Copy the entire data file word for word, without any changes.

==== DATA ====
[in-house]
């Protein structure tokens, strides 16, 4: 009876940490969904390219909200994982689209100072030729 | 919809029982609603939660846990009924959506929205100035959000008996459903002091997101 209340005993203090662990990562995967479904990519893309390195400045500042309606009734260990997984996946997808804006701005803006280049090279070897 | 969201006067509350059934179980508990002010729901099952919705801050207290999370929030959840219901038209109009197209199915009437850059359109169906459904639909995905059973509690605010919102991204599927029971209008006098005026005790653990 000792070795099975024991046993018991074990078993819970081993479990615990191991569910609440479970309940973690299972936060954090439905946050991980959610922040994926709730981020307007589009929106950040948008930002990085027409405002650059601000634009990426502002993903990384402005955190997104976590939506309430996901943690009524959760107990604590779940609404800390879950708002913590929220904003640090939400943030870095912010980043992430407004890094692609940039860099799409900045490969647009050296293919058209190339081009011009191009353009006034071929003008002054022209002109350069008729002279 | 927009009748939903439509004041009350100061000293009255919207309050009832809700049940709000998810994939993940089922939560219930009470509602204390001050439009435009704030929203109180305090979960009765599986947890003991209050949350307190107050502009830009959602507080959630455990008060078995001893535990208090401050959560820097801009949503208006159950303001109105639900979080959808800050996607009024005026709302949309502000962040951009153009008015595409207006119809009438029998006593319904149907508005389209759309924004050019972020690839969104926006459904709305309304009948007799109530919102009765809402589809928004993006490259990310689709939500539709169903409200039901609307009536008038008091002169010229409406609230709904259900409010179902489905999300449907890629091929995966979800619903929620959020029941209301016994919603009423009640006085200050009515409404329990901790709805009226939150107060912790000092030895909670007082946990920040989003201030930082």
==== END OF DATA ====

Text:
[in-house]
């Protein structure tokens, strides 16, 4: 009876940490969904390219909200994982689209100072030729 | 919809029982609603939660846990009924959506929205100035959000008996459903002091997101 209340005993203090662990990562995967479904990519893309390195400045500042309606009734260990997984996946997808804006701005803006280049090279070897 | 969201006067509350059934179980508990002010729901099952919705801050207290999370929030959840219901038209109009197209199915009437850059359109169906459904639909995905059973509690605010919102991204599927029971209008006098005026005790653990 000792070795099975024991046993018991074990078993819970081993479990615990191991569910609440479970309940973690299972936060954090439905946050991980959610922040994926709730981020307007589009929106950040948008930002990085027409405002650059601000634009990426502002993903990384402005955190997104976590939506309430996901943690009524959760107990604590779940609404800390879950708002913590929220904003640090939400943030870095912010980043992430407004890094692609940039860099799409900045490969647009050296293919058209190339081009011009191009353009006034071929003008002054022209002109350069008729002279 | 927009009748939903439509004041009350100061000293009255919207309050009832809700049940709000998810994939993940089922939560219930009470509602204390001050439009435009704030929203109180305090979960009765599986947890003991209050949350307190107050502009830009959602507080959630455990008060078995001893535990208090401050959560820097801009949503208006159950303001109105639900979080959808800050996607009024005026709302949309502000962040951009153009008015595409207006119809009438029998006593319904149907508005389209759309924004050019972020690839969104926006459904709305309304009948007799109530919102009765809402589809928004993006490259990310689709939500539709169903409200039901609307009536008038008091002169010229409406609230709904259900409010179902489905999300449907890629091929995966979800619903929620959020029941209301016994919603009423009640006085200050009515409404329990901790709805009226939150107060912790000092030895909670007082946990920040989003201030930082």